This offering of Discrete Mathematics is designed to be an
introduction to the mathematical techniques and reasonings that are
required of a good computer scientist. Upon successful completion of
this course, students should be comfortable with tackling the
mathematical issues confronted in an Algorithms and Data Structures
course.
Students should be comfortable with Basic Algebra and have a strong
matheamtical backgound and understanding of basic math techniques. The topics we
will cover in this course will include logic, proof techniques,
induction, recursion, combinatorics, basic probability, algorithm
analysis and efficiency, and discrete structures (including elementary
graph theory).
There will be a small number of programming assignments in the C
programming languages. No prior programming experience is required,
but students will be encouraged to learn the basics of C with some
small problems meant to highlight certain important topics such as
logic rules, basic probability, recurrence relations, basic graph theory, etc.
Updates!
02/20/18  Posting website
05/22/18  Posting Lecture 1 Slides
05/23/18  Homework 1 Posted!
05/29/18  Posting Lecture 2 Slides
06/04/18  Homework 2 Posted!
06/05/18  Posting Lecture 3 Slides
06/17/18  Homework 3 Posted!
07/04/18  Posting Lecture 5/6/7 Slides
06/17/18  Quiz #2 scheduled for 7/17/18
07/04/18  Homework 4 Posted!
07/16/18  Posting Lectures 8+ slides
07/17/18  Homework 5 Posted!
08/02/18  Homework 6 Posted!
NYU Classes
All students are required to use NYU Classes. I will use that for
answering general homework questions, posting announcements, etc.
Homework and slides will also be posted to this website, but
announcements will be through Classes. Information on NYU Classes
will be posted soon!

Textbooks
There will be one basic textbook and several suggested textbooks, from
which sections for reading may be chosen or sample bonus problems. We
will attempt to assign challenge problems continuously (mainly for extra credit).
Required

Discrete Mathematics with Applications
by Susanna Epp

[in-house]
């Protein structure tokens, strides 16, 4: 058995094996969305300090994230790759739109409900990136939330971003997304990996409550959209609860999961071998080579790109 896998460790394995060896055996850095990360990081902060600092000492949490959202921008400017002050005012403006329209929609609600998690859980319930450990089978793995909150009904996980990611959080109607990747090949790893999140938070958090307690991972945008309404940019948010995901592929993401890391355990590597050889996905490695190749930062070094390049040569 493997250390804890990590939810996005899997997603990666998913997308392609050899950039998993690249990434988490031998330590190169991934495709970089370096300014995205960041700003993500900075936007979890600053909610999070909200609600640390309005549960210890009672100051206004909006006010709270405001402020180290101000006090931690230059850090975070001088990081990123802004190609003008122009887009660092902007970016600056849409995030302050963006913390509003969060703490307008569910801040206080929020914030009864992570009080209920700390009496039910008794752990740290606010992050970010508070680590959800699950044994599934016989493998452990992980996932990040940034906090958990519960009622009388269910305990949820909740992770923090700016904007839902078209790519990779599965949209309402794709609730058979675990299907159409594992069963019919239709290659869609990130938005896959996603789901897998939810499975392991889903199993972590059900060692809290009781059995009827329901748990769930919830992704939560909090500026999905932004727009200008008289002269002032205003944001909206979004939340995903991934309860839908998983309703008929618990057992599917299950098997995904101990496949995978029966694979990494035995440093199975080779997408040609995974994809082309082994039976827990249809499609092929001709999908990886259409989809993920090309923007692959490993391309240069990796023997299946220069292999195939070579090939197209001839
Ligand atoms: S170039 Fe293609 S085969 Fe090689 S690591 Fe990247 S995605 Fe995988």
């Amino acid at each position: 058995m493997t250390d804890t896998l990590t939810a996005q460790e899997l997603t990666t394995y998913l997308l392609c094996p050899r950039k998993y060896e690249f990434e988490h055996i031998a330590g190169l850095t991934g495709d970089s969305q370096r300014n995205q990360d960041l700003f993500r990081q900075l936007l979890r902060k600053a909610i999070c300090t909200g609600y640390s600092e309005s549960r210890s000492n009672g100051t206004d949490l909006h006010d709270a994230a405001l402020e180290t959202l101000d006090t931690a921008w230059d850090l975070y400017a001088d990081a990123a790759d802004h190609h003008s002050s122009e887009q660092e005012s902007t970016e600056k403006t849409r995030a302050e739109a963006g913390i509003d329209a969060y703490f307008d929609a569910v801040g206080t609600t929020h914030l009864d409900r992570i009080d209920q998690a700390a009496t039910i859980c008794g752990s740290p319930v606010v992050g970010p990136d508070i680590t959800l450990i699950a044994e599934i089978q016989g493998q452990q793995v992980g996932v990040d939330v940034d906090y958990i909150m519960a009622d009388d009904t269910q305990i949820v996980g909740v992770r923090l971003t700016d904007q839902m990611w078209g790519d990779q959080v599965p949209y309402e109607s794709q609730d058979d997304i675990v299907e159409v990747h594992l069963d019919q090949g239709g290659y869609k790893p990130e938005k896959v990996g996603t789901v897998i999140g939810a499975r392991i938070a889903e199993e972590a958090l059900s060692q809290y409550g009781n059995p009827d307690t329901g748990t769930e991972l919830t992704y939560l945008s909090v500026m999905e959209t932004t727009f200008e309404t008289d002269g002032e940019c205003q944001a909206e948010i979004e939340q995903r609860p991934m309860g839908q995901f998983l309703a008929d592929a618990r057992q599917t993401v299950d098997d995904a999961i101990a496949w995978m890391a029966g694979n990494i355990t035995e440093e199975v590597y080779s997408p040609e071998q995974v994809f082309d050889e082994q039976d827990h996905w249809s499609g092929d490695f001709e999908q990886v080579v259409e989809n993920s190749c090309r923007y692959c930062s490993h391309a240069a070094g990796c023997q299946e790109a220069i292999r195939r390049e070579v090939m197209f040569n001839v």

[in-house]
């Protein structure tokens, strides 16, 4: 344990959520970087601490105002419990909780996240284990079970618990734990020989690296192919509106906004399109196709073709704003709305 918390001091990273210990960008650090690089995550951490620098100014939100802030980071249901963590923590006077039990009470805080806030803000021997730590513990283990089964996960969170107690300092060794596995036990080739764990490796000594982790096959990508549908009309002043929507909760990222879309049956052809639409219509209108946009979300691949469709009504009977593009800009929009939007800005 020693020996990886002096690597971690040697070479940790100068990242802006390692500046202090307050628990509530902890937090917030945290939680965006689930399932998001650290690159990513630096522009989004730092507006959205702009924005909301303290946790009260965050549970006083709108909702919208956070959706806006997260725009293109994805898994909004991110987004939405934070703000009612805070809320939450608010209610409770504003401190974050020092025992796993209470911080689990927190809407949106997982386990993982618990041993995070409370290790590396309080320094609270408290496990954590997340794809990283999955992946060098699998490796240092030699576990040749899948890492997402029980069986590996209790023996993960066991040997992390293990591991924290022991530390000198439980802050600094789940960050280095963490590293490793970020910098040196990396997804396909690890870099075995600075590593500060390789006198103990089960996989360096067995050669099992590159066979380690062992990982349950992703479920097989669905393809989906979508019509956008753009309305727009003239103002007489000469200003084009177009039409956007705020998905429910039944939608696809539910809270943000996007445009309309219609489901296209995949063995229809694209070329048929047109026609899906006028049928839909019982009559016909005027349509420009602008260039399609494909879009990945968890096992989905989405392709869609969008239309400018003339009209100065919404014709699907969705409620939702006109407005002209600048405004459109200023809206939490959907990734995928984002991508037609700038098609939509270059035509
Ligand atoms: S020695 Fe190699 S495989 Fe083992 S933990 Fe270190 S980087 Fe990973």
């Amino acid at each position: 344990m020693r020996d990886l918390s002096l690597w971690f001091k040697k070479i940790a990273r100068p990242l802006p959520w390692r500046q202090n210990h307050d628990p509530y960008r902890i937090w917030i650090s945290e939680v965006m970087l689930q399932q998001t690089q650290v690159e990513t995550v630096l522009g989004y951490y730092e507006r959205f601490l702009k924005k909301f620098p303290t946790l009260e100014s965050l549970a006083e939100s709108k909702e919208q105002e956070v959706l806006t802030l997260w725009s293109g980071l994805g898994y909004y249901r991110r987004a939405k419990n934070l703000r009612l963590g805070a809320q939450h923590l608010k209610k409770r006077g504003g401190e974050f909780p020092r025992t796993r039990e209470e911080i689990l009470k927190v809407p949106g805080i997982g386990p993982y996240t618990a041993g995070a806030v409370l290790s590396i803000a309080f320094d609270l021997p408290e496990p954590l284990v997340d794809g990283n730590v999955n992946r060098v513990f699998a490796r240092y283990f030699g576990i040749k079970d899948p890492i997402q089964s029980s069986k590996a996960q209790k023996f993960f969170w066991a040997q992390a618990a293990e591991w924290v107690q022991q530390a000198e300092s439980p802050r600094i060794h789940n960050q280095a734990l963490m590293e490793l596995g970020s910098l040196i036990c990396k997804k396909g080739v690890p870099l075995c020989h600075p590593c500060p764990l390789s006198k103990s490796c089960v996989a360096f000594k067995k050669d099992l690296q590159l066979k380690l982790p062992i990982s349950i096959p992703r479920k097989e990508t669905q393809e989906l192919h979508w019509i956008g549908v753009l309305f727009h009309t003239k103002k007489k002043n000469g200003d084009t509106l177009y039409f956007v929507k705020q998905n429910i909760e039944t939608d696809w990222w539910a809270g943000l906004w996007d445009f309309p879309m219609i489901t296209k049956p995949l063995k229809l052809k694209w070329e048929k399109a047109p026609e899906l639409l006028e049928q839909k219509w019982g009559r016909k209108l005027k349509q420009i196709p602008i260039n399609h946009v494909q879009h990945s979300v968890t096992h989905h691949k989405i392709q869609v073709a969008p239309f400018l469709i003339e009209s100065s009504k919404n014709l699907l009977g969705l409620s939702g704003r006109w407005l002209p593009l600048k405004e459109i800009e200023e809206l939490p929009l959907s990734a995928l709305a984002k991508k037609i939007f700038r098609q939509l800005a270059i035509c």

4th Edition, 2010

Suggested/Supplemental  These texts are by no means required, but we may discuss parts of them in class; they also provide extra background and motivation for material covered.

How to Solve It  A New Aspect of a Mathematical Method by G. Polya

Introductory Graph Theory by Gary Chartrand (ISBN: 0486247759)

Puzzling Adventures: Tales of Strategy, Logic, and Mathematical Skill by Dennis Shasha

Puzzles for Programmers and Pros by Dennis Shasha

Homework
The homework will be designed to supplement readings and
lectures. The
best way to become adequately mathematically literate in this
material is through continuous exercises, so homework will given semiregularly and will be due the week following when it is assigned. Students can work with
others, but they must indicate on their homework with whom they have
worked (working together in no way affects your grade). Additionally,
homework will be posted online the day it is handed out and students
can present their solutions via email in case they are unable to
attend a lecture. Collaboration is encouraged but must be
acknowledged on the top of your assignment. See the Academic
Integrity Policy for more information: http://www.cs.nyu.edu/web/Academic/Graduate/academic_integrity.html.

Exams
There will be a midterm, a final, and regular quizzes along with
weekly homeworks. Dates to be
decided.

Attendance/Class Participation
Regular attendance is the best way to stay current on the material,
especially since we will be reviewing homework assignments and general
questions. Plus, new material will be introduced weekly. However, we
understand that many students have fulltime jobs during the summer.
If you are interested in the class and are unsure how often you will
be able to attend, email the instructor. Office hours will also be
able for students who need to review certain topics. (The goal of the
course is to adequately prepare you for the rest of the graduate
program, so we want to make sure students feel comfortable.)
Additionally,
students may be assigned
challenge problems for presenting and leading a discussion for
510 minutes
of a class. They will be problems from Dennis Shasha's books  these
problems are often difficult, but the answers are provided; presenting
and discussing these problems will give students an opportunity to
better understand how to think like a computer scientist when solving
complex problems and how to present an interesting problem and its
solution.

Grading
Class Participation/Attendance = 5%
Homework = 30%
Quizzes = 15%
Exam = 20%
Final Exam = 30%
Additionally, please note that since the emphasis will be on teaching
you as much as possible for preparation for the rest of the graduate
program, students
who routinely strive to complete the homework and stay current with
lectures and reading can expect to receive good final grades and
perform well on quizzes and exams.

Collaboration
Syllabus
The course will begin with a review of basic logic and compound
statements. Depending on the level of mathematical sophistication of
the group, the pace and the direction of the course will
change. Students can expect to cover the basics of number theory,
probability, set theory, graph theory, etc. with special topics along
the way as is possible.

Lecture Slides
TBD

Lecture 1 (Intro, Beginning Logic, etc.)

Slides (PPT)

TBD

Lecture 2 (More logic, quantified logic, intro to proofs)

Slides (PPT)

TBD

Lecture 34 (Quantified logic, intro to proofs, into to algorithms)

Slides (PPT)

TBD

Lecture 57 (Sequences, Induction, WellOrdering, Set Theory,
Halting Problem, Functions, Pigeonhole)

Slides (PPT)

TBD

Lecture 8+ (Functions, Pigeonhole,Multiplication Rule,
Combinations, Probability, etc.)

Slides (PPT)

TBD

TBD

Slides (PPT)